Former CenturyLink exec Jonathan King is bringing his years of expertise in building a telecom cloud organization to Ericsson, where he will be head of cloud strategy and work for Jason Hoffman, his former colleague at Joyent.
Hoffman, formerly CTO and a well-known cloud pioneer at Joyent Inc. , is now head of product line cloud software at Ericsson AB (Nasdaq: ERIC). King tells Light Reading in an interview today that the opportunity to work with Hoffman again was one of several things that led him to change jobs, despite strong ties to the work he was doing at CenturyLink Inc. (NYSE: CTL). (See CenturyLink Denies Exec Exits Signal Strategy Shift.)
"It was a tough decision to leave, and it was definitely a matter of something I was going toward versus something I was leaving," King says. He and Jared Wray, whose departure from CenturyLink was also announced this week, were both key figures in a major effort to transform that legacy telecom operator into a cloud-based network infrastructure company able to deliver services at the speed of software, using IT-based techniques such as DevOps and so-called "Agile" development.
"Jared and I feel good, and the CenturyLink team feels good about what we've done -- there is leadership there that will continue it," he comments.
His challenge at Ericsson will be to help the company refine its cloud product strategy going forward, preparing for the next wave of change which is likely to be around the Internet of Things and the billions of connected devices and sensors, which will both be generating data and needing centralized intelligence to function appropriately.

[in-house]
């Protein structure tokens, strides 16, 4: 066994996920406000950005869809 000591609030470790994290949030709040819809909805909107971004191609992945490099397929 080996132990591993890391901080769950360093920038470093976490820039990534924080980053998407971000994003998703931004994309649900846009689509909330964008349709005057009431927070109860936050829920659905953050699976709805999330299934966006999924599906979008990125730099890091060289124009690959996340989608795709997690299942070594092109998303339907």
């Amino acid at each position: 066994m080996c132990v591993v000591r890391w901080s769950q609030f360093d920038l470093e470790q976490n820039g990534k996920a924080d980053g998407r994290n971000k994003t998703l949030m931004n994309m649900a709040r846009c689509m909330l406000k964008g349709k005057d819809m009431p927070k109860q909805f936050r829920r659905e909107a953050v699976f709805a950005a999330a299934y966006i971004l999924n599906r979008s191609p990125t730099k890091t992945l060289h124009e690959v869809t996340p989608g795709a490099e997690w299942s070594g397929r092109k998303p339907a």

King, who last year somehow found time to finish a master's degree in technology and IT law, focusing on privacy and big data, says he is intrigued by the "interplay between technology law and data use" and is looking ahead to how the IoT explosion plays out. He was drawn to Ericsson because of its global position in 180 countries with over 2.5 billion mobile subscribers and the role it can play in enabling that explosion.
"I saw Ericsson as very uniquely positioned as an international player to see the next wave unfold," King says. "That was very attractive to me, combined with working with a former colleague."
King's role at Ericsson will be to help the company refine its product set around cloud, deciding "what are you going to do, what are you going to partner on, what are you not going to do?"
"There are hardware, software and service offerings that enable a cloud solution, and I will help with the portfolio and the strategy of that, as well as with strategic alliances and ecosystems of alliances that I'll be very much focused on," he says. "Also I'll be looking at M&A and supporting that activity from a product area standpoint."
That's similar to what he did with CenturyLink, in working the Savvis acquisition and later Tier 3 that became central to the carrier's cloud strategy and ultimate transformation plan. King also worked at Verizon Communications Inc. (NYSE: VZ) prior to his Joyent and CenturyLink experience, so he brings a base of customer knowledge to the new job.
"I know that customer base; I come from that customer base -- working on hardware solutions, software solutions and services that would be of value to that customer base is something I'm excited about," he says.
As for the CenturyLink operation he leaves behind, King says major aspects of that company's transformation are well established, in particular moving the cloud organization from the traditional waterfall method of development to the DevOps and Agile methodologies he sees as key to success going forward. He credits CenturyLink's upper management with supporting the massive change required and getting ahead of the telecom curve on the internal change process.
"It's a big investment and a big undertaking -- change is hard and transformation is, by definition, dramatic change, so it can be dramatically hard," King says. "What was top of mind for us was to create the digital orchestration development capability that you are using to engage with your customers. You need to have development resources of your own to do integration and orchestration -- and even those capabilities are changing. That requires a team that can rapidly iterate and rapidly move as your partner is moving."
— Carol Wilson, Editor-at-Large, Light Reading